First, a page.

Routine childhood vaccination in India from 2005–2006 to 2015–2016 temporal trends and geograph...

Balasubramanyam Pattath
Rashmi NAYAR
Nivedita MANTHA
Sarang DEO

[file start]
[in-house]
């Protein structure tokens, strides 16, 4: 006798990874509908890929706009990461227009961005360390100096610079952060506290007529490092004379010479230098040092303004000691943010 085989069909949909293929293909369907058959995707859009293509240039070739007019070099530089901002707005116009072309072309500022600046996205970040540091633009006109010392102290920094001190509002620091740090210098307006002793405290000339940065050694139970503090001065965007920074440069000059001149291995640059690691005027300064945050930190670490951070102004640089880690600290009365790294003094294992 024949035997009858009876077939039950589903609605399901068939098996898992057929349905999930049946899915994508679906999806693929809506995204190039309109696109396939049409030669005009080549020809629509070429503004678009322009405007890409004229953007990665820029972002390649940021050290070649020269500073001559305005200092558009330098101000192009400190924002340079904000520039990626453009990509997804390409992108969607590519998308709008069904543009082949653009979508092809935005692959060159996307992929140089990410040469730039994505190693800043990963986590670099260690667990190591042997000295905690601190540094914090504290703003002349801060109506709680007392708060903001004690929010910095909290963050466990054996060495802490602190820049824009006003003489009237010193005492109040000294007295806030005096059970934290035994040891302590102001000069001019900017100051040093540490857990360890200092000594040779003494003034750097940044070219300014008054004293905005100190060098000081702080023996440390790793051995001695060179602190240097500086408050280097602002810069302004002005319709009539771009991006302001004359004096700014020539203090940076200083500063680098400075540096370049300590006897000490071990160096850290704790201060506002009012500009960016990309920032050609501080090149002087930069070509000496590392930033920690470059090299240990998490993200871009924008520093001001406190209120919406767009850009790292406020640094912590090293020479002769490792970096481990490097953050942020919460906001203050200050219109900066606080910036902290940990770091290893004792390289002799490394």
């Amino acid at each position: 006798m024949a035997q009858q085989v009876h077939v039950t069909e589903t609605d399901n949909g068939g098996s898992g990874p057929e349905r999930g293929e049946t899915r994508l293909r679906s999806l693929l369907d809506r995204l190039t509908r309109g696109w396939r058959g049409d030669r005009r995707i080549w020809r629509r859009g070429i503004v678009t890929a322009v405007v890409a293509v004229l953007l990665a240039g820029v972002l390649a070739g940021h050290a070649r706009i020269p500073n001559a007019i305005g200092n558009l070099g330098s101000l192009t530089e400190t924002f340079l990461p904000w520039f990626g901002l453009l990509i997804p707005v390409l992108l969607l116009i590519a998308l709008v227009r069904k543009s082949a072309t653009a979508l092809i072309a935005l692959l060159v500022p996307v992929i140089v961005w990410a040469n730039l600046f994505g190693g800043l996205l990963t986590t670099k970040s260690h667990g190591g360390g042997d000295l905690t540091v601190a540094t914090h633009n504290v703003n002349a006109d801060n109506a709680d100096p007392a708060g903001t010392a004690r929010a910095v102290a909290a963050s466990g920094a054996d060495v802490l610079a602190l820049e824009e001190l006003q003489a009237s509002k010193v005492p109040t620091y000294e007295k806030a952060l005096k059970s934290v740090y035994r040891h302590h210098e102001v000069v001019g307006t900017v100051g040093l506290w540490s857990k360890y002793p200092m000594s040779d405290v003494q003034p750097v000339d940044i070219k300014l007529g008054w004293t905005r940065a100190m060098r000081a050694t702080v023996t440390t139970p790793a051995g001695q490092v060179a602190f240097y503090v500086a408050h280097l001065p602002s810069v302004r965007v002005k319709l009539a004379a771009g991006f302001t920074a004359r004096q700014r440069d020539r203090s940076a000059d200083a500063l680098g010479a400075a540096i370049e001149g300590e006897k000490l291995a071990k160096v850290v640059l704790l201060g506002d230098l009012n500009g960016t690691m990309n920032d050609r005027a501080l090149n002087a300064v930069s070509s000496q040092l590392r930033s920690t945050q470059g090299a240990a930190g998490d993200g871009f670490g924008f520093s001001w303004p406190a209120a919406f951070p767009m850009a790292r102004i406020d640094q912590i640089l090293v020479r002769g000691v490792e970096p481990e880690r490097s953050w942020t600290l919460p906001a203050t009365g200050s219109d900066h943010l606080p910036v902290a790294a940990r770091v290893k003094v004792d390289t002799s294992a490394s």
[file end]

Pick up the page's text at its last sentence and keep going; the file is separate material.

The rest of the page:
Objective India has experienced a substantial increase in the coverage of routine childhood vaccines in recent years. However, a large fraction of these vaccines is not delivered in a timely manner, i.e., at the recommended age. Further, substantial disparities exist in both coverage and timeliness across states. We aim to quantify the changes in coverage and timeliness of routine childhood vaccination in India over time, their variation across states, and changes in these variations over time. Methods We used data from two rounds of India’s National Family Health Surveys, NFHS-3 (2005–06) and NFHS-4 (2015–16) on bacille Calmette–Guerin vaccine (BCG), three doses of diphtheria, pertussis, and tetanus vaccine (DPT1, DPT2, DPT3), and measles-containing vaccine (MCV). We used the Turnbull estimator to estimate the cumulative distribution function (CDF) of administering each vaccine by a certain age while accounting for two-sided censoring in the survey data. We then used these estimated CDFs to calculate coverage and timeliness at the national and state levels. Findings At the national level, both vaccination coverage and timeliness estimates increased from NFHS-3 to NFHS-4 for all vaccines. The increase in timeliness ranging from 27.3% for DPT3 to 74.0% for MCV continued to be lower than coverage, ranging from 75.3% (95% CI 57.7–87.2) for DPT3 to 74.0% (95% CI 42.2–33.0) for MCV, for all vaccines. Cross-state variation in timeliness was greater than the variation in coverage. Variation in both timeliness and coverage reduced from NFHS-3 to NFHS-4. However, this reduction was greater for timeliness than for coverage. Conclusions A large fraction of the children in India receive vaccines later than the recommended age thereby keeping them exposed to vaccine-preventable diseases. Interventions that specifically focus on improving the timely delivery of vaccines are needed to improve the overall effectiveness of the routine immunization program.